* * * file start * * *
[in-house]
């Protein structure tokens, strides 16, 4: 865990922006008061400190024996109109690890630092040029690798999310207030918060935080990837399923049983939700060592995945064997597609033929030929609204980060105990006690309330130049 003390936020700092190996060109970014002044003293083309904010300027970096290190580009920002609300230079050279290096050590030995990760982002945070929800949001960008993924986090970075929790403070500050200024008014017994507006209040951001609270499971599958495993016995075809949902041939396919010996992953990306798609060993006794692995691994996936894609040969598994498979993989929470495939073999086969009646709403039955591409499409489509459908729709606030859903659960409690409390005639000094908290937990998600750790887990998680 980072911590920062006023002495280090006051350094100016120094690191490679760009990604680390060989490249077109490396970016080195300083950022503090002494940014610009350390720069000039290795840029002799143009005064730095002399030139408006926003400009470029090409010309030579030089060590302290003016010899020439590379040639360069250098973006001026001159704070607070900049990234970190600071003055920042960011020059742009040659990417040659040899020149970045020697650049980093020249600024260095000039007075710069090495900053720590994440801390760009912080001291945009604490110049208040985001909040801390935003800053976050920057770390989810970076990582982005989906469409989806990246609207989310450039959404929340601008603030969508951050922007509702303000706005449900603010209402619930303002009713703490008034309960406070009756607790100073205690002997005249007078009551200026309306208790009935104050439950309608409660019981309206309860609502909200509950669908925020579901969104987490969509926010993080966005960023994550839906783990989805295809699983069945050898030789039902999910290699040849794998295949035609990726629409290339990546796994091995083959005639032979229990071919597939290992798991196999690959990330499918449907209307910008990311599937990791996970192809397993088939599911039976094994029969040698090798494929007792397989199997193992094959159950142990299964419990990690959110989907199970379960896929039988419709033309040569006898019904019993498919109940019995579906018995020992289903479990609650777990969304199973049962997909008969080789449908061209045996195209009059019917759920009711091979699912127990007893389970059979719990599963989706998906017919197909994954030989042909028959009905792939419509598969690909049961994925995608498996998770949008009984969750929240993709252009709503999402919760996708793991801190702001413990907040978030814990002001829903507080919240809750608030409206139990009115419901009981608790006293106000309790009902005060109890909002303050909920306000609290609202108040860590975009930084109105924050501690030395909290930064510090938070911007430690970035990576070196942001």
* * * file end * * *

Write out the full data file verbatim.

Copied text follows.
[in-house]
């Protein structure tokens, strides 16, 4: 865990922006008061400190024996109109690890630092040029690798999310207030918060935080990837399923049983939700060592995945064997597609033929030929609204980060105990006690309330130049 003390936020700092190996060109970014002044003293083309904010300027970096290190580009920002609300230079050279290096050590030995990760982002945070929800949001960008993924986090970075929790403070500050200024008014017994507006209040951001609270499971599958495993016995075809949902041939396919010996992953990306798609060993006794692995691994996936894609040969598994498979993989929470495939073999086969009646709403039955591409499409489509459908729709606030859903659960409690409390005639000094908290937990998600750790887990998680 980072911590920062006023002495280090006051350094100016120094690191490679760009990604680390060989490249077109490396970016080195300083950022503090002494940014610009350390720069000039290795840029002799143009005064730095002399030139408006926003400009470029090409010309030579030089060590302290003016010899020439590379040639360069250098973006001026001159704070607070900049990234970190600071003055920042960011020059742009040659990417040659040899020149970045020697650049980093020249600024260095000039007075710069090495900053720590994440801390760009912080001291945009604490110049208040985001909040801390935003800053976050920057770390989810970076990582982005989906469409989806990246609207989310450039959404929340601008603030969508951050922007509702303000706005449900603010209402619930303002009713703490008034309960406070009756607790100073205690002997005249007078009551200026309306208790009935104050439950309608409660019981309206309860609502909200509950669908925020579901969104987490969509926010993080966005960023994550839906783990989805295809699983069945050898030789039902999910290699040849794998295949035609990726629409290339990546796994091995083959005639032979229990071919597939290992798991196999690959990330499918449907209307910008990311599937990791996970192809397993088939599911039976094994029969040698090798494929007792397989199997193992094959159950142990299964419990990690959110989907199970379960896929039988419709033309040569006898019904019993498919109940019995579906018995020992289903479990609650777990969304199973049962997909008969080789449908061209045996195209009059019917759920009711091979699912127990007893389970059979719990599963989706998906017919197909994954030989042909028959009905792939419509598969690909049961994925995608498996998770949008009984969750929240993709252009709503999402919760996708793991801190702001413990907040978030814990002001829903507080919240809750608030409206139990009115419901009981608790006293106000309790009902005060109890909002303050909920306000609290609202108040860590975009930084109105924050501690030395909290930064510090938070911007430690970035990576070196942001």